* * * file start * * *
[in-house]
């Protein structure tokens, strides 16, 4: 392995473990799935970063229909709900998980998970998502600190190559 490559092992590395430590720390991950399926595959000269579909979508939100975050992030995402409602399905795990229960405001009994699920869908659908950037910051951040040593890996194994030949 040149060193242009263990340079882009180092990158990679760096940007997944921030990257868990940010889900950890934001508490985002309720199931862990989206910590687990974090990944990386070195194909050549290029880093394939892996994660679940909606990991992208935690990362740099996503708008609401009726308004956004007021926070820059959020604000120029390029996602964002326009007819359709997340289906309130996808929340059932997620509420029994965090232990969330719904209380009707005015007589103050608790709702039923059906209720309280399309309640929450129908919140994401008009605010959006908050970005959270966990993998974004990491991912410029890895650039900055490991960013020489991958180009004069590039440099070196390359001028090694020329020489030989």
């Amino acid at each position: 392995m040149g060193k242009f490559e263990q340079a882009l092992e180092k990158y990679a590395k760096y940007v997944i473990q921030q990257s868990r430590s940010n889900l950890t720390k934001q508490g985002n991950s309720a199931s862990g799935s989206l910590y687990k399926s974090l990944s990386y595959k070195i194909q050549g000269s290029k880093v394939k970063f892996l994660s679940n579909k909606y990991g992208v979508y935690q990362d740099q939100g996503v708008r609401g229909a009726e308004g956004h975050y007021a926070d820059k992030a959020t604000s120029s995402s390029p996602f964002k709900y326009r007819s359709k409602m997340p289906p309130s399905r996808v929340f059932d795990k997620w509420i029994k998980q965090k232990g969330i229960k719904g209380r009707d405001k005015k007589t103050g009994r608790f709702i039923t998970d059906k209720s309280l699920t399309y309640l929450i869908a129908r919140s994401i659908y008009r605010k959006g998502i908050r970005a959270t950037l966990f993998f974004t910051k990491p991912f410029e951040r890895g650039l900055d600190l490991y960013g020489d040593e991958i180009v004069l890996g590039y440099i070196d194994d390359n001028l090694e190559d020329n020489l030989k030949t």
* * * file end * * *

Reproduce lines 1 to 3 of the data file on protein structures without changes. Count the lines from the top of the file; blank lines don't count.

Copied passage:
[in-house]
């Protein structure tokens, strides 16, 4: 392995473990799935970063229909709900998980998970998502600190190559 490559092992590395430590720390991950399926595959000269579909979508939100975050992030995402409602399905795990229960405001009994699920869908659908950037910051951040040593890996194994030949 040149060193242009263990340079882009180092990158990679760096940007997944921030990257868990940010889900950890934001508490985002309720199931862990989206910590687990974090990944990386070195194909050549290029880093394939892996994660679940909606990991992208935690990362740099996503708008609401009726308004956004007021926070820059959020604000120029390029996602964002326009007819359709997340289906309130996808929340059932997620509420029994965090232990969330719904209380009707005015007589103050608790709702039923059906209720309280399309309640929450129908919140994401008009605010959006908050970005959270966990993998974004990491991912410029890895650039900055490991960013020489991958180009004069590039440099070196390359001028090694020329020489030989």
């Amino acid at each position: 392995m040149g060193k242009f490559e263990q340079a882009l092992e180092k990158y990679a590395k760096y940007v997944i473990q921030q990257s868990r430590s940010n889900l950890t720390k934001q508490g985002n991950s309720a199931s862990g799935s989206l910590y687990k399926s974090l990944s990386y595959k070195i194909q050549g000269s290029k880093v394939k970063f892996l994660s679940n579909k909606y990991g992208v979508y935690q990362d740099q939100g996503v708008r609401g229909a009726e308004g956004h975050y007021a926070d820059k992030a959020t604000s120029s995402s390029p996602f964002k709900y326009r007819s359709k409602m997340p289906p309130s399905r996808v929340f059932d795990k997620w509420i029994k998980q965090k232990g969330i229960k719904g209380r009707d405001k005015k007589t103050g009994r608790f709702i039923t998970d059906k209720s309280l699920t399309y309640l929450i869908a129908r919140s994401i659908y008009r605010k959006g998502i908050r970005a959270t950037l966990f993998f974004t910051k990491p991912f410029e951040r890895g650039l900055d600190l490991y960013g020489d040593e991958i180009v004069l890996g590039y440099i070196d194994d390359n001028l090694e190559d020329n020489l030989k030949t």